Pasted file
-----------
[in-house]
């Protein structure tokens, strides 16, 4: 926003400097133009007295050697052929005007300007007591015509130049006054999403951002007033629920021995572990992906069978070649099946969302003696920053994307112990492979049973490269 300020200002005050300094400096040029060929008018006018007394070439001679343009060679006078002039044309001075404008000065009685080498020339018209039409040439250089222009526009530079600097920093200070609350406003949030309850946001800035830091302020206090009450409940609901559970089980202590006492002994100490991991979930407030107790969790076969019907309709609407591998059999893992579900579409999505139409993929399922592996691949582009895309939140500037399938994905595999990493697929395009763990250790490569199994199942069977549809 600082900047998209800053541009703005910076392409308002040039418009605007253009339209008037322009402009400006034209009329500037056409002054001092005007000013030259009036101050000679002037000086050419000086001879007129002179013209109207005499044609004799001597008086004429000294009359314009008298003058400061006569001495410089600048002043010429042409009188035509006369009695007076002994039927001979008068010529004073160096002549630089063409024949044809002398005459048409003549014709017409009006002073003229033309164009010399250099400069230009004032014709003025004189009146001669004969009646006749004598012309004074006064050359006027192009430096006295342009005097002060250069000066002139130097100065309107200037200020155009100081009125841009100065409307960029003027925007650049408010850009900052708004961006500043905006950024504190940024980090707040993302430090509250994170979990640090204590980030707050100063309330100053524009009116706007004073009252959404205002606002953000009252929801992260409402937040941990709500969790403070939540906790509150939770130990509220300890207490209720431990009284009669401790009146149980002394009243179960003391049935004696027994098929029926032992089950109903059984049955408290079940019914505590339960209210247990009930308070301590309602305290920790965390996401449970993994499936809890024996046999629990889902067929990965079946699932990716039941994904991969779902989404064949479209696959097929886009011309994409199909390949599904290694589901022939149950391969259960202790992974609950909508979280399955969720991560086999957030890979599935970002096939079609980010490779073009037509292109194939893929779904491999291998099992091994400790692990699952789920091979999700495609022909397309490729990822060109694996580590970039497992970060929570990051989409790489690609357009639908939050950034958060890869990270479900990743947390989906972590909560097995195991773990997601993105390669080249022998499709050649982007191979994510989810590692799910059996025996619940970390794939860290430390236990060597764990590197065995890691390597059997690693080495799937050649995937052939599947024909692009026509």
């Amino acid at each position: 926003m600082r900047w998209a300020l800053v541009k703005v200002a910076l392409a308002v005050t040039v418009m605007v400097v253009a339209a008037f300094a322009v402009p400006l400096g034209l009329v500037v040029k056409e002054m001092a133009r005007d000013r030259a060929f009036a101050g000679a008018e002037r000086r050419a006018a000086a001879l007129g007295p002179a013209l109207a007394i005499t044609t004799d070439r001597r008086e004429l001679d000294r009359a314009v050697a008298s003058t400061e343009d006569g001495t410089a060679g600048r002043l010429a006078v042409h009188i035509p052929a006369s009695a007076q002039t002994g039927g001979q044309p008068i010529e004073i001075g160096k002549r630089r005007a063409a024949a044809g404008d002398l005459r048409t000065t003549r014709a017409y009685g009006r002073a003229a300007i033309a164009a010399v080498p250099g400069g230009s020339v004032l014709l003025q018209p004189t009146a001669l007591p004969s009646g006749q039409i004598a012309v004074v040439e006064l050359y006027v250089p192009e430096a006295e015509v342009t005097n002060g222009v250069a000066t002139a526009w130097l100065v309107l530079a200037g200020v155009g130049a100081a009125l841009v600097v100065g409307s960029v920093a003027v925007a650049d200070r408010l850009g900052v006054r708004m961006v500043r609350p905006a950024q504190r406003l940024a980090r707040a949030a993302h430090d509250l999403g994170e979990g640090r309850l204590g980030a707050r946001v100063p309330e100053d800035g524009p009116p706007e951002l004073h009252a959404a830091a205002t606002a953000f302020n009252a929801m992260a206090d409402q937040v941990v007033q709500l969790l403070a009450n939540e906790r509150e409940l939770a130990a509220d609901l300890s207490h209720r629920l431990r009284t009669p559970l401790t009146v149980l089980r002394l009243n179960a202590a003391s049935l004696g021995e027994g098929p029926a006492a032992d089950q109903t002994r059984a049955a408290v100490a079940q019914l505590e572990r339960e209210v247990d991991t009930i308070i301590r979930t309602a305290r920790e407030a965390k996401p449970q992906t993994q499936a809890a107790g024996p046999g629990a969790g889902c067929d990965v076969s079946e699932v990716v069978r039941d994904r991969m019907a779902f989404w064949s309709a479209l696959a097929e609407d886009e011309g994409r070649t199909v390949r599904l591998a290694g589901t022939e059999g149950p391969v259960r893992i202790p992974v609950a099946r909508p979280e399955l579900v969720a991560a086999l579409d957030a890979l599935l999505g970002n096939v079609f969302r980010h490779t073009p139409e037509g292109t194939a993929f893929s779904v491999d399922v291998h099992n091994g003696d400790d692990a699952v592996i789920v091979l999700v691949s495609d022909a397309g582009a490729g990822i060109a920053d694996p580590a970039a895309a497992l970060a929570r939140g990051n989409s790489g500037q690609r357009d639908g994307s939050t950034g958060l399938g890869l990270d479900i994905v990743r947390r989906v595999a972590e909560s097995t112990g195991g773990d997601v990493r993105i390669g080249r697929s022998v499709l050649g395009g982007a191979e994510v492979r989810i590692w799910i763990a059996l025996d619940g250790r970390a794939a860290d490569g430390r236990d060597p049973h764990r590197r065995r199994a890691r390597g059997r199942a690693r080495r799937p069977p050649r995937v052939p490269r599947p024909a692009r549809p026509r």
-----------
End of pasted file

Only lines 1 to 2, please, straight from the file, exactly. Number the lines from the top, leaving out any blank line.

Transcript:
[in-house]
């Protein structure tokens, strides 16, 4: 926003400097133009007295050697052929005007300007007591015509130049006054999403951002007033629920021995572990992906069978070649099946969302003696920053994307112990492979049973490269 300020200002005050300094400096040029060929008018006018007394070439001679343009060679006078002039044309001075404008000065009685080498020339018209039409040439250089222009526009530079600097920093200070609350406003949030309850946001800035830091302020206090009450409940609901559970089980202590006492002994100490991991979930407030107790969790076969019907309709609407591998059999893992579900579409999505139409993929399922592996691949582009895309939140500037399938994905595999990493697929395009763990250790490569199994199942069977549809 600082900047998209800053541009703005910076392409308002040039418009605007253009339209008037322009402009400006034209009329500037056409002054001092005007000013030259009036101050000679002037000086050419000086001879007129002179013209109207005499044609004799001597008086004429000294009359314009008298003058400061006569001495410089600048002043010429042409009188035509006369009695007076002994039927001979008068010529004073160096002549630089063409024949044809002398005459048409003549014709017409009006002073003229033309164009010399250099400069230009004032014709003025004189009146001669004969009646006749004598012309004074006064050359006027192009430096006295342009005097002060250069000066002139130097100065309107200037200020155009100081009125841009100065409307960029003027925007650049408010850009900052708004961006500043905006950024504190940024980090707040993302430090509250994170979990640090204590980030707050100063309330100053524009009116706007004073009252959404205002606002953000009252929801992260409402937040941990709500969790403070939540906790509150939770130990509220300890207490209720431990009284009669401790009146149980002394009243179960003391049935004696027994098929029926032992089950109903059984049955408290079940019914505590339960209210247990009930308070301590309602305290920790965390996401449970993994499936809890024996046999629990889902067929990965079946699932990716039941994904991969779902989404064949479209696959097929886009011309994409199909390949599904290694589901022939149950391969259960202790992974609950909508979280399955969720991560086999957030890979599935970002096939079609980010490779073009037509292109194939893929779904491999291998099992091994400790692990699952789920091979999700495609022909397309490729990822060109694996580590970039497992970060929570990051989409790489690609357009639908939050950034958060890869990270479900990743947390989906972590909560097995195991773990997601993105390669080249022998499709050649982007191979994510989810590692799910059996025996619940970390794939860290430390236990060597764990590197065995890691390597059997690693080495799937050649995937052939599947024909692009026509």